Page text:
UUA-UUSC funds for hurricane relief now will support volunteer groups going to Gulf.
The Rev. Meg Riley, chair of the Gulf Coast Relief Fund Panel, said this new staffing arrangement will make it easier for groups and individuals to volunteer and will allow Unitarian Universalism to continue the good work that has been done through the original fund.
In the months after Hurricanes Katrina and Rita in the fall and winter of 2005, Unitarian Universalists raised more than $3.5 million to help the victims of those disasters through the Unitarian Universalist Association-UU Service Committee Gulf Coast Relief Fund. But as of June 1, the last of that original amount will have been allocated.
The money was used for direct help for displaced families, the creation of relief camps, and the rebuilding of community centers. Hundreds of thousands of dollars went to help devastated UU congregations, including three in the New Orleans area. And money went to some less obvious places, too. It went to help immigrant rights groups protect workers from widespread economic abuse by employers, to help residents pressure city officials for a say in how New Orleans gets rebuilt, and to address issues affecting low-income women.
“We feel very proud of what we’ve been able to do with the contributions to the original fund,” said Riley. “We have created some excellent relationships with groups led by people of color. We’ve also gotten to work with progressive foundations, religious groups, and community-based organizing groups. These relationships are an incredible resource for us in terms of having opportunities to do further work in the Gulf and elsewhere.”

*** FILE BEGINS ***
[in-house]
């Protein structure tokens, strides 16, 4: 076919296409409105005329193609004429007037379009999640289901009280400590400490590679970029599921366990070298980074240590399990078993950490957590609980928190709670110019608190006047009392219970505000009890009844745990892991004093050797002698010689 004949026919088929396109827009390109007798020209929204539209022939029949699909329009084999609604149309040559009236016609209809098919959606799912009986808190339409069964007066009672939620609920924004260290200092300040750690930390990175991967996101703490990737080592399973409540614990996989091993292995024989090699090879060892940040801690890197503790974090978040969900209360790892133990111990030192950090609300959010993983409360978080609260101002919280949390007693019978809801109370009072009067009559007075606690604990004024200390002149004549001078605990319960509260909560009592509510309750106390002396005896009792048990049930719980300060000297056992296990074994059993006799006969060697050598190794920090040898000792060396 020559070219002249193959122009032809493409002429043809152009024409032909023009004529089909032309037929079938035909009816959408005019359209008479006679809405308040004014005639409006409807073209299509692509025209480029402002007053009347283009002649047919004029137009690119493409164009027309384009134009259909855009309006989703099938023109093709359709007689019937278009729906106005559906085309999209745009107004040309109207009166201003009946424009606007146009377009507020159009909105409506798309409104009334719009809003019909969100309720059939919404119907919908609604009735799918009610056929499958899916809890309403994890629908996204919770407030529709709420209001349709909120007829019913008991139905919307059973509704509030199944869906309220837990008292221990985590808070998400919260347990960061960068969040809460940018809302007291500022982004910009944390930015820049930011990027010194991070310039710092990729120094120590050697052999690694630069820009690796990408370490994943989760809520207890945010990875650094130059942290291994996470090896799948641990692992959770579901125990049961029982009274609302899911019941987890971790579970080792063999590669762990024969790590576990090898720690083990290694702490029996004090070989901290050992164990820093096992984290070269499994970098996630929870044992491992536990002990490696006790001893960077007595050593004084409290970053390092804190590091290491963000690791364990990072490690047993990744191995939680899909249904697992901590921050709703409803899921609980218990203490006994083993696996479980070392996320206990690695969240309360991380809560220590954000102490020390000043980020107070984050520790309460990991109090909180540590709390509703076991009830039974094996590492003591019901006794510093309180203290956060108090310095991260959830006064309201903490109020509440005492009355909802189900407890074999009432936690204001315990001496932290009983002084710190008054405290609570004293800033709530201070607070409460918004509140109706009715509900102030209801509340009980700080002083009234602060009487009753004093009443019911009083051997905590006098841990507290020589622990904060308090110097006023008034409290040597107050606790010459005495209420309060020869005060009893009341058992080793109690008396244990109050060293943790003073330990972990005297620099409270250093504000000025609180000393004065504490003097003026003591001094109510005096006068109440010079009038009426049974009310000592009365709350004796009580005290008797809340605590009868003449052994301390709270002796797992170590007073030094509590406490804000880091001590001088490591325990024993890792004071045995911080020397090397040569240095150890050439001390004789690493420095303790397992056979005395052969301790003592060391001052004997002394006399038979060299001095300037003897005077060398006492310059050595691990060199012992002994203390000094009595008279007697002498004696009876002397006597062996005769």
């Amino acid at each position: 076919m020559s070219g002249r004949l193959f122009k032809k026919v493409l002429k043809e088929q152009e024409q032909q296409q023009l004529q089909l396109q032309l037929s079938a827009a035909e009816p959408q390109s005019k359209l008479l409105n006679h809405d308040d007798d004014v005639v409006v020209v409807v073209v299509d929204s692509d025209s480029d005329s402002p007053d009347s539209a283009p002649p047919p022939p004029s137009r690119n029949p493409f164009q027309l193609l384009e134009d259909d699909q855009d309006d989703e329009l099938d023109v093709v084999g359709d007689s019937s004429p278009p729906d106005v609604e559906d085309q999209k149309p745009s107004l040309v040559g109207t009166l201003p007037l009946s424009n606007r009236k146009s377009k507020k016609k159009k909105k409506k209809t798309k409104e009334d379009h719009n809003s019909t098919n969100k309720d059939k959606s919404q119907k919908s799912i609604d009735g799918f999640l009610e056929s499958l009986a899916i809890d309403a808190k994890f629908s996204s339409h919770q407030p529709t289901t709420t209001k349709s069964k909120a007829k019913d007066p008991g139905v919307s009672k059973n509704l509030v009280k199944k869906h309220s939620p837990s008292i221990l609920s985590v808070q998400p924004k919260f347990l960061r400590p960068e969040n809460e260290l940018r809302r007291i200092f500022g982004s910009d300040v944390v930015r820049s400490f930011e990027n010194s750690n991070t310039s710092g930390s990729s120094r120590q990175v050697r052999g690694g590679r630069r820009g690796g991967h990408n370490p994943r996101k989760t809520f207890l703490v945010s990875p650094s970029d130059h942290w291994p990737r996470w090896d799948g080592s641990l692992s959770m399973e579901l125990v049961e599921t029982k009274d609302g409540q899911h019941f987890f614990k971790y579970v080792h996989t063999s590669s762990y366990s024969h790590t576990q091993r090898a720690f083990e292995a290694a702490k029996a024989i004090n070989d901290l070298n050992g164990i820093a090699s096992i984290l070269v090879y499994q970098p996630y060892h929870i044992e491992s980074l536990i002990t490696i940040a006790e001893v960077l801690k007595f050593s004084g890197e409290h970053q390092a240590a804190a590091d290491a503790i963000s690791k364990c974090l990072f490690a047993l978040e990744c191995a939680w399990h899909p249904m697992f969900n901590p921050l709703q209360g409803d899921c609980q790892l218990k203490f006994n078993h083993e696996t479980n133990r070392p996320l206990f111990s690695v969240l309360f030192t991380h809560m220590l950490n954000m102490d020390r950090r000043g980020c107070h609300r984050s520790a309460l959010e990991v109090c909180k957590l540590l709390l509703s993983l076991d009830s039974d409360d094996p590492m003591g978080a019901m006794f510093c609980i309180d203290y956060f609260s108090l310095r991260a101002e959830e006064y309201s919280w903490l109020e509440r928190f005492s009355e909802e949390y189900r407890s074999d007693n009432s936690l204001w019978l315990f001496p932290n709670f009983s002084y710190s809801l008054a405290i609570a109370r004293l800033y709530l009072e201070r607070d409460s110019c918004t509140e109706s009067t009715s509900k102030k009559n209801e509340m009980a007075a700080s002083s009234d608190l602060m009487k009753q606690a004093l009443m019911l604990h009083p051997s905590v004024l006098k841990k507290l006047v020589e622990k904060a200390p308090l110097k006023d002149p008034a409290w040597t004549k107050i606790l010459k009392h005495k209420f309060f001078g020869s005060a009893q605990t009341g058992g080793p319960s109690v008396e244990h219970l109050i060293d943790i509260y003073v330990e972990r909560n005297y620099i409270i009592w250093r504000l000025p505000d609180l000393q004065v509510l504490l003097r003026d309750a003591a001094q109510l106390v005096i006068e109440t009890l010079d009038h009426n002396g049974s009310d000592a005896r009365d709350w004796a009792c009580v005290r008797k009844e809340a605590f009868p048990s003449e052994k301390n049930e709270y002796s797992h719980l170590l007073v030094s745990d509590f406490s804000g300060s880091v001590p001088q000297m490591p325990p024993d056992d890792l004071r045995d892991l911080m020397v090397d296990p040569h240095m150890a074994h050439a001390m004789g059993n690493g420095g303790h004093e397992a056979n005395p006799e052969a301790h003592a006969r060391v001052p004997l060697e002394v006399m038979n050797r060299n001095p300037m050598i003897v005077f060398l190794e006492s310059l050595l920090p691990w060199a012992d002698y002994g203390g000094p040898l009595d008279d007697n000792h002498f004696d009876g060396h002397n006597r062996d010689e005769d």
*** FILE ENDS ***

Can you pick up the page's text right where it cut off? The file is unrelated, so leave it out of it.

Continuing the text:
The new phase of Gulf work by Unitarian Universalists will be known as the UUA-UUSC Gulf Coast Volunteer Program.
As part of the new program, two volunteer coordinators in Baton Rouge, who have been coordinating the work of volunteers in New Orleans, are being replaced this month by three people. The first will be a director of volunteer operations who will work out of UUSC headquarters in Cambridge, Mass., serving as the first point of contact for UUs and UU groups wanting to volunteer. Two people will also be hired from the Diverse Young Leaders program of Delta Corps, a subsidiary of AmeriCorps. The two Delta Corps volunteers will work on the ground in New Orleans, welcoming UU volunteer groups and facilitating their work.
These three workers will replace Volunteer Coordinator Chere Coen and the Rev. Marilee Baccich, Minister to the Community, who had agreed to serve for one year in Baton Rouge and whose commitments are expiring. They have been coordinating most of the UU volunteer groups coming into New Orleans. Virginia Trabulsi will continue to be volunteer coordinator on the Mississippi Gulf, and will coordinate with the Cambridge office.
A letter is going out April 13 from UUSC President Charlie Clements and UUA President William G. Sinkford inviting UUs and others to contribute to this new effort to help those on the Gulf Coast. The new fundraising will hopefully enable the hiring of the new staff for the volunteer program for 18 months, said Riley, and make it as easy as possible for groups to go to the Gulf.
“We want people to experience the life changing conditions and relationships that are possible on the Gulf,” she said. “It’s a great way to learn about all the things we hear about in church. I’ve yet to talk to anyone who was not radically transformed by going.”
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Donald E. Skinner was the founding editor of the InterConnections newsletter for congregational leaders and a senior editor of UU World from 1998 until his retirement in 2014. He is a member of the Shawnee Mission Unitarian Universalist Church in Lenexa, Kansas.